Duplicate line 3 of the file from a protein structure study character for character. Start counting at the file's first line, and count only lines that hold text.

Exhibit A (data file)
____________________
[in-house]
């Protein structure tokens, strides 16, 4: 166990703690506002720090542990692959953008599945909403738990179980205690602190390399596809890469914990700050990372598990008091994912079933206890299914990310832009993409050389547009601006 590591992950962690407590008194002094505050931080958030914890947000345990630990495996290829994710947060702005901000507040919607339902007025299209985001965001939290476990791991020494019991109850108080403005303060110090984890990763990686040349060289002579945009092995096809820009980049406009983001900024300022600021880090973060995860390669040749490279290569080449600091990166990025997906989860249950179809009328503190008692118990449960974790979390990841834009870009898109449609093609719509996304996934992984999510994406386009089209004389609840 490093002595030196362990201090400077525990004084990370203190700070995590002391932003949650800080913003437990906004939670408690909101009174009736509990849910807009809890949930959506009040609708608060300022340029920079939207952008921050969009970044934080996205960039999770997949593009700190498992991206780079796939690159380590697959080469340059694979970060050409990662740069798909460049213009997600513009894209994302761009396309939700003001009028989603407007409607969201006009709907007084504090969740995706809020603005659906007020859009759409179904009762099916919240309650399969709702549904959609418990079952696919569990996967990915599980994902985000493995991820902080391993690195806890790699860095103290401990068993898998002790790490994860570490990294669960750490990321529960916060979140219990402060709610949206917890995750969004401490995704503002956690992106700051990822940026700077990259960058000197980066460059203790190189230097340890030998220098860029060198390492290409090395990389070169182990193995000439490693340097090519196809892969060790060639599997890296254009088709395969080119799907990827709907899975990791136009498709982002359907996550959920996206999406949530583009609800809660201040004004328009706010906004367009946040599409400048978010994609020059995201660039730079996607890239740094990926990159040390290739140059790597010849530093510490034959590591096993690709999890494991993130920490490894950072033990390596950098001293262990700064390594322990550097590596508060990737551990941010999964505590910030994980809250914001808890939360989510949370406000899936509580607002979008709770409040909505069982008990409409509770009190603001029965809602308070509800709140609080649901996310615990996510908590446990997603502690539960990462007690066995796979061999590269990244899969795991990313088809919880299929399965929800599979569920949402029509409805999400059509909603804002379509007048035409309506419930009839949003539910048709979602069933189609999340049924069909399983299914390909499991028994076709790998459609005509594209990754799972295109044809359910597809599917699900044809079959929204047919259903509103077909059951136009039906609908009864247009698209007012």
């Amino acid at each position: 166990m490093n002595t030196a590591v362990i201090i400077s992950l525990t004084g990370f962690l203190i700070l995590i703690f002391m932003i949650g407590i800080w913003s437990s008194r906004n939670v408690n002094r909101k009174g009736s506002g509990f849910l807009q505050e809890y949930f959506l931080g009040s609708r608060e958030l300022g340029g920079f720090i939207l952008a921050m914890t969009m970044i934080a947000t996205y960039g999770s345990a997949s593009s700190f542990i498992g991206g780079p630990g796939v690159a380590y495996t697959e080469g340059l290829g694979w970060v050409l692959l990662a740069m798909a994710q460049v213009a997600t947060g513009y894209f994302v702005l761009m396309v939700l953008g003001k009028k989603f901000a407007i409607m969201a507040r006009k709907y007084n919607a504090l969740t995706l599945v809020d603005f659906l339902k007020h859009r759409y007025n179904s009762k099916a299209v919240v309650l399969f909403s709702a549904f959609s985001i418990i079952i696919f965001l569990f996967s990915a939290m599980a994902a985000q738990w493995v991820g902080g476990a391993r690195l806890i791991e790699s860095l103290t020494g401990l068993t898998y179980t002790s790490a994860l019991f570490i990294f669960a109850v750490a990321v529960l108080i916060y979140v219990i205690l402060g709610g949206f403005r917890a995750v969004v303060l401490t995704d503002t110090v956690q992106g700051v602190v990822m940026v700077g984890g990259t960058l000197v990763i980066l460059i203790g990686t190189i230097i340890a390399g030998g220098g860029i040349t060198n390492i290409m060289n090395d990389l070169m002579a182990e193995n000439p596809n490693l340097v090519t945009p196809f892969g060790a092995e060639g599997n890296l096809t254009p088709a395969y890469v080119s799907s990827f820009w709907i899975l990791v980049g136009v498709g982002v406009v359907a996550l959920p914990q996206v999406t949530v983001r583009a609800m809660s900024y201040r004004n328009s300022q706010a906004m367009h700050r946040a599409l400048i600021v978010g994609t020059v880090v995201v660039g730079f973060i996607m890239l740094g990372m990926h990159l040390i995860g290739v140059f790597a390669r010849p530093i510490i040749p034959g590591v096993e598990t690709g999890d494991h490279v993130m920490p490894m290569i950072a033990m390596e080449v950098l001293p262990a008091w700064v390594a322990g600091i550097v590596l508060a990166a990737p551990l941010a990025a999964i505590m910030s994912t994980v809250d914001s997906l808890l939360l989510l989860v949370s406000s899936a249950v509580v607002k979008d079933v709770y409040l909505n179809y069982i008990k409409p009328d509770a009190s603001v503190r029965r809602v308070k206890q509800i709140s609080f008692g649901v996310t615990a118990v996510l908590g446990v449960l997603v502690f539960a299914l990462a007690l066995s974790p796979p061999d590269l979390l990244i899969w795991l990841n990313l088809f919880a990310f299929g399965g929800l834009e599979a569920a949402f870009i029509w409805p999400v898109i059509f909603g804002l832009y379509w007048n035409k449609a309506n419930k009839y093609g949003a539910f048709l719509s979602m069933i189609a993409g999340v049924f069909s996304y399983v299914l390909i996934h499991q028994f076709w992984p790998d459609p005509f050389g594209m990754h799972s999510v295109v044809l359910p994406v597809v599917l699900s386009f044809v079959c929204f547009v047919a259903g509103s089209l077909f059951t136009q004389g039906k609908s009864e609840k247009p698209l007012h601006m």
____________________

């Amino acid at each position: 166990m490093n002595t030196a590591v362990i201090i400077s992950l525990t004084g990370f962690l203190i700070l995590i703690f002391m932003i949650g407590i800080w913003s437990s008194r906004n939670v408690n002094r909101k009174g009736s506002g509990f849910l807009q505050e809890y949930f959506l931080g009040s609708r608060e958030l300022g340029g920079f720090i939207l952008a921050m914890t969009m970044i934080a947000t996205y960039g999770s345990a997949s593009s700190f542990i498992g991206g780079p630990g796939v690159a380590y495996t697959e080469g340059l290829g694979w970060v050409l692959l990662a740069m798909a994710q460049v213009a997600t947060g513009y894209f994302v702005l761009m396309v939700l953008g003001k009028k989603f901000a407007i409607m969201a507040r006009k709907y007084n919607a504090l969740t995706l599945v809020d603005f659906l339902k007020h859009r759409y007025n179904s009762k099916a299209v919240v309650l399969f909403s709702a549904f959609s985001i418990i079952i696919f965001l569990f996967s990915a939290m599980a994902a985000q738990w493995v991820g902080g476990a391993r690195l806890i791991e790699s860095l103290t020494g401990l068993t898998y179980t002790s790490a994860l019991f570490i990294f669960a109850v750490a990321v529960l108080i916060y979140v219990i205690l402060g709610g949206f403005r917890a995750v969004v303060l401490t995704d503002t110090v956690q992106g700051v602190v990822m940026v700077g984890g990259t960058l000197v990763i980066l460059i203790g990686t190189i230097i340890a390399g030998g220098g860029i040349t060198n390492i290409m060289n090395d990389l070169m002579a182990e193995n000439p596809n490693l340097v090519t945009p196809f892969g060790a092995e060639g599997n890296l096809t254009p088709a395969y890469v080119s799907s990827f820009w709907i899975l990791v980049g136009v498709g982002v406009v359907a996550l959920p914990q996206v999406t949530v983001r583009a609800m809660s900024y201040r004004n328009s300022q706010a906004m367009h700050r946040a599409l400048i600021v978010g994609t020059v880090v995201v660039g730079f973060i996607m890239l740094g990372m990926h990159l040390i995860g290739v140059f790597a390669r010849p530093i510490i040749p034959g590591v096993e598990t690709g999890d494991h490279v993130m920490p490894m290569i950072a033990m390596e080449v950098l001293p262990a008091w700064v390594a322990g600091i550097v590596l508060a990166a990737p551990l941010a990025a999964i505590m910030s994912t994980v809250d914001s997906l808890l939360l989510l989860v949370s406000s899936a249950v509580v607002k979008d079933v709770y409040l909505n179809y069982i008990k409409p009328d509770a009190s603001v503190r029965r809602v308070k206890q509800i709140s609080f008692g649901v996310t615990a118990v996510l908590g446990v449960l997603v502690f539960a299914l990462a007690l066995s974790p796979p061999d590269l979390l990244i899969w795991l990841n990313l088809f919880a990310f299929g399965g929800l834009e599979a569920a949402f870009i029509w409805p999400v898109i059509f909603g804002l832009y379509w007048n035409k449609a309506n419930k009839y093609g949003a539910f048709l719509s979602m069933i189609a993409g999340v049924f069909s996304y399983v299914l390909i996934h499991q028994f076709w992984p790998d459609p005509f050389g594209m990754h799972s999510v295109v044809l359910p994406v597809v599917l699900s386009f044809v079959c929204f547009v047919a259903g509103s089209l077909f059951t136009q004389g039906k609908s009864e609840k247009p698209l007012h601006m």